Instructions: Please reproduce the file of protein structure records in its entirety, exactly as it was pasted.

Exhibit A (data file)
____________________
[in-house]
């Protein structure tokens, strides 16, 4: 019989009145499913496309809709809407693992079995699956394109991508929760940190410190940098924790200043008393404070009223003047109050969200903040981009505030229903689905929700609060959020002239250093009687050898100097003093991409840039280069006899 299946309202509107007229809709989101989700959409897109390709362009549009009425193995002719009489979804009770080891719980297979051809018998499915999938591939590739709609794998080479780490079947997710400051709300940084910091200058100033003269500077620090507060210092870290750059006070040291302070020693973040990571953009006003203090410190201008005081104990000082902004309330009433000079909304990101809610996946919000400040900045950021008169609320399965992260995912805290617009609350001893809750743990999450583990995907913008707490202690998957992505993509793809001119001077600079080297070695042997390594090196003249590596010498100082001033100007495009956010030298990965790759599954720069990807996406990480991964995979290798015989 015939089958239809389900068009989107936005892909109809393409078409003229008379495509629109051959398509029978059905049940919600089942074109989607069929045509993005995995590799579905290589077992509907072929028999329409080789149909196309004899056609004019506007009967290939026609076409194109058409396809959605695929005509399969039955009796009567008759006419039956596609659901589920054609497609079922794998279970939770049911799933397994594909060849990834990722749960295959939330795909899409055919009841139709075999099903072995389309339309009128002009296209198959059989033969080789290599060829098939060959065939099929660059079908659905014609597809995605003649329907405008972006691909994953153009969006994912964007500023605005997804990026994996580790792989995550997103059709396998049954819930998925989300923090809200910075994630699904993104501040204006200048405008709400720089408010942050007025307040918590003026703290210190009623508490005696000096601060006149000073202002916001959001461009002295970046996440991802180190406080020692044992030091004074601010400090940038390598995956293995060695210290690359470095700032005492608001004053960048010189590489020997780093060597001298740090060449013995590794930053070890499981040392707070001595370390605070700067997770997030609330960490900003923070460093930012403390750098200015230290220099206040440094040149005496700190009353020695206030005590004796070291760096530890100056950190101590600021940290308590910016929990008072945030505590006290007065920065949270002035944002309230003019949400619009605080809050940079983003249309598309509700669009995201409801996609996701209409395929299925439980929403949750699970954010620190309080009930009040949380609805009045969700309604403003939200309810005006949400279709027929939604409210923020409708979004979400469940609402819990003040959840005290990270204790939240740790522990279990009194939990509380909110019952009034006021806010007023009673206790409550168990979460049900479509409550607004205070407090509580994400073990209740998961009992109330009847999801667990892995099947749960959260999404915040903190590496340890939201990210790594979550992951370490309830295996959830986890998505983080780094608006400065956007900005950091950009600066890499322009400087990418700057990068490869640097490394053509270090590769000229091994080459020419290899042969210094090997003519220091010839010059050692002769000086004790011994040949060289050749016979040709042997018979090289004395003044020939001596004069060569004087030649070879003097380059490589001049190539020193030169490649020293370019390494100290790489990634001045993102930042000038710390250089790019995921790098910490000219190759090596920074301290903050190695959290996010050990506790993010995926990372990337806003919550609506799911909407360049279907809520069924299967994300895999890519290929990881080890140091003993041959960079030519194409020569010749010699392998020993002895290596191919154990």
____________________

[in-house]
């Protein structure tokens, strides 16, 4: 019989009145499913496309809709809407693992079995699956394109991508929760940190410190940098924790200043008393404070009223003047109050969200903040981009505030229903689905929700609060959020002239250093009687050898100097003093991409840039280069006899 299946309202509107007229809709989101989700959409897109390709362009549009009425193995002719009489979804009770080891719980297979051809018998499915999938591939590739709609794998080479780490079947997710400051709300940084910091200058100033003269500077620090507060210092870290750059006070040291302070020693973040990571953009006003203090410190201008005081104990000082902004309330009433000079909304990101809610996946919000400040900045950021008169609320399965992260995912805290617009609350001893809750743990999450583990995907913008707490202690998957992505993509793809001119001077600079080297070695042997390594090196003249590596010498100082001033100007495009956010030298990965790759599954720069990807996406990480991964995979290798015989 015939089958239809389900068009989107936005892909109809393409078409003229008379495509629109051959398509029978059905049940919600089942074109989607069929045509993005995995590799579905290589077992509907072929028999329409080789149909196309004899056609004019506007009967290939026609076409194109058409396809959605695929005509399969039955009796009567008759006419039956596609659901589920054609497609079922794998279970939770049911799933397994594909060849990834990722749960295959939330795909899409055919009841139709075999099903072995389309339309009128002009296209198959059989033969080789290599060829098939060959065939099929660059079908659905014609597809995605003649329907405008972006691909994953153009969006994912964007500023605005997804990026994996580790792989995550997103059709396998049954819930998925989300923090809200910075994630699904993104501040204006200048405008709400720089408010942050007025307040918590003026703290210190009623508490005696000096601060006149000073202002916001959001461009002295970046996440991802180190406080020692044992030091004074601010400090940038390598995956293995060695210290690359470095700032005492608001004053960048010189590489020997780093060597001298740090060449013995590794930053070890499981040392707070001595370390605070700067997770997030609330960490900003923070460093930012403390750098200015230290220099206040440094040149005496700190009353020695206030005590004796070291760096530890100056950190101590600021940290308590910016929990008072945030505590006290007065920065949270002035944002309230003019949400619009605080809050940079983003249309598309509700669009995201409801996609996701209409395929299925439980929403949750699970954010620190309080009930009040949380609805009045969700309604403003939200309810005006949400279709027929939604409210923020409708979004979400469940609402819990003040959840005290990270204790939240740790522990279990009194939990509380909110019952009034006021806010007023009673206790409550168990979460049900479509409550607004205070407090509580994400073990209740998961009992109330009847999801667990892995099947749960959260999404915040903190590496340890939201990210790594979550992951370490309830295996959830986890998505983080780094608006400065956007900005950091950009600066890499322009400087990418700057990068490869640097490394053509270090590769000229091994080459020419290899042969210094090997003519220091010839010059050692002769000086004790011994040949060289050749016979040709042997018979090289004395003044020939001596004069060569004087030649070879003097380059490589001049190539020193030169490649020293370019390494100290790489990634001045993102930042000038710390250089790019995921790098910490000219190759090596920074301290903050190695959290996010050990506790993010995926990372990337806003919550609506799911909407360049279907809520069924299967994300895999890519290929990881080890140091003993041959960079030519194409020569010749010699392998020993002895290596191919154990």